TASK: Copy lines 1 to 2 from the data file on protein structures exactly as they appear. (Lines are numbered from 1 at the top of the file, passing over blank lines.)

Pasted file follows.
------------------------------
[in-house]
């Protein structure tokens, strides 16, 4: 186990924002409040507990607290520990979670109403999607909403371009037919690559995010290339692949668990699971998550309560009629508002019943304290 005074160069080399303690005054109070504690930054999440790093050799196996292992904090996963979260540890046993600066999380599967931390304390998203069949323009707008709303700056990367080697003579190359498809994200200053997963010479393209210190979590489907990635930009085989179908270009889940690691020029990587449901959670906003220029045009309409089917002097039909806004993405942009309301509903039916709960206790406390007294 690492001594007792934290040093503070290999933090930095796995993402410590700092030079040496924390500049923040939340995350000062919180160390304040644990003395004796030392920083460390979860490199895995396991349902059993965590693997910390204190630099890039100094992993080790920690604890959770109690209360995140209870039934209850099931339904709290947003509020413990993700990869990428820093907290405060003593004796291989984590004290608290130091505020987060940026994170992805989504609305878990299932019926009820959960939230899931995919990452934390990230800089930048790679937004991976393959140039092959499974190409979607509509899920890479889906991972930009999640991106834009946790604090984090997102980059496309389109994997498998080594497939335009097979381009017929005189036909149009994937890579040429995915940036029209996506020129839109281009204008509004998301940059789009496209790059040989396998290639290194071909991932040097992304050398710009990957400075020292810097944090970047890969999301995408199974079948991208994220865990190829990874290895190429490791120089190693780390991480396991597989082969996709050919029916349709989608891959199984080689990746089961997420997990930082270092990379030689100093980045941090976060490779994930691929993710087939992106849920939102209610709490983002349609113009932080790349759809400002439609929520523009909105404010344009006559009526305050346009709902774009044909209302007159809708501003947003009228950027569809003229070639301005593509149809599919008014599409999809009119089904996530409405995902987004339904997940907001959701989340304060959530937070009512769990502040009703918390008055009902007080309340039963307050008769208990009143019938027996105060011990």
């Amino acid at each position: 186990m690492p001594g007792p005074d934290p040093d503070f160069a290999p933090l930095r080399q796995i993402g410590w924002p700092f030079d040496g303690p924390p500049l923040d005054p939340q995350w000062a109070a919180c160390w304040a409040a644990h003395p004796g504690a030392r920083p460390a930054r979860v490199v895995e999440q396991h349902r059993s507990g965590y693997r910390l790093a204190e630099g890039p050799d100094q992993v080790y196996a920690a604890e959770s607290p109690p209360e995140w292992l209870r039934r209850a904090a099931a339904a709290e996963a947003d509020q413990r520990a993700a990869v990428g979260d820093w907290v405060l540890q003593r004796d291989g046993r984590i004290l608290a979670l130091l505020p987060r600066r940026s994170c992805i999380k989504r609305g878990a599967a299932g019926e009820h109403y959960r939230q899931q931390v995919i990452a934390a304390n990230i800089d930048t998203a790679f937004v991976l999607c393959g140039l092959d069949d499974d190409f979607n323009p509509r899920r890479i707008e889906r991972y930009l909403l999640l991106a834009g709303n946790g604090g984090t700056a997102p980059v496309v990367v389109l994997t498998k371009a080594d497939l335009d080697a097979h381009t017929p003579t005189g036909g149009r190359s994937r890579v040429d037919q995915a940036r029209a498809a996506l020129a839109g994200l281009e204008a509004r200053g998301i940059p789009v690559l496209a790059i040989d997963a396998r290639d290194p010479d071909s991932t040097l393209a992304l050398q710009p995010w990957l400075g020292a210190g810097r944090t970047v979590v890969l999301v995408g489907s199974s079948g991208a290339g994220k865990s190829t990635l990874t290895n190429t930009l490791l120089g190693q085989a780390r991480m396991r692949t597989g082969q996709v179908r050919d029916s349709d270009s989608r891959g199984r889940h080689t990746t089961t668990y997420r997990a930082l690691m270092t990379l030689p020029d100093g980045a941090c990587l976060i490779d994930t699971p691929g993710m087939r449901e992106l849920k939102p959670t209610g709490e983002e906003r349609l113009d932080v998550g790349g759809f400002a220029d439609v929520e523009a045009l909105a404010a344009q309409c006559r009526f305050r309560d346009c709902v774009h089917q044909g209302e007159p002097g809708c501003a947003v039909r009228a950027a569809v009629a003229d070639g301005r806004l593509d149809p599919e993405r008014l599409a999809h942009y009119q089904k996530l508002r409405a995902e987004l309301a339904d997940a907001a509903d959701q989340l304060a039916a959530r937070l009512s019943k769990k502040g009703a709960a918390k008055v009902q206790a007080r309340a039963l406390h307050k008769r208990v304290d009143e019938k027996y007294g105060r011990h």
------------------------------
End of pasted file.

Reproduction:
[in-house]
């Protein structure tokens, strides 16, 4: 186990924002409040507990607290520990979670109403999607909403371009037919690559995010290339692949668990699971998550309560009629508002019943304290 005074160069080399303690005054109070504690930054999440790093050799196996292992904090996963979260540890046993600066999380599967931390304390998203069949323009707008709303700056990367080697003579190359498809994200200053997963010479393209210190979590489907990635930009085989179908270009889940690691020029990587449901959670906003220029045009309409089917002097039909806004993405942009309301509903039916709960206790406390007294 690492001594007792934290040093503070290999933090930095796995993402410590700092030079040496924390500049923040939340995350000062919180160390304040644990003395004796030392920083460390979860490199895995396991349902059993965590693997910390204190630099890039100094992993080790920690604890959770109690209360995140209870039934209850099931339904709290947003509020413990993700990869990428820093907290405060003593004796291989984590004290608290130091505020987060940026994170992805989504609305878990299932019926009820959960939230899931995919990452934390990230800089930048790679937004991976393959140039092959499974190409979607509509899920890479889906991972930009999640991106834009946790604090984090997102980059496309389109994997498998080594497939335009097979381009017929005189036909149009994937890579040429995915940036029209996506020129839109281009204008509004998301940059789009496209790059040989396998290639290194071909991932040097992304050398710009990957400075020292810097944090970047890969999301995408199974079948991208994220865990190829990874290895190429490791120089190693780390991480396991597989082969996709050919029916349709989608891959199984080689990746089961997420997990930082270092990379030689100093980045941090976060490779994930691929993710087939992106849920939102209610709490983002349609113009932080790349759809400002439609929520523009909105404010344009006559009526305050346009709902774009044909209302007159809708501003947003009228950027569809003229070639301005593509149809599919008014599409999809009119089904996530409405995902987004339904997940907001959701989340304060959530937070009512769990502040009703918390008055009902007080309340039963307050008769208990009143019938027996105060011990």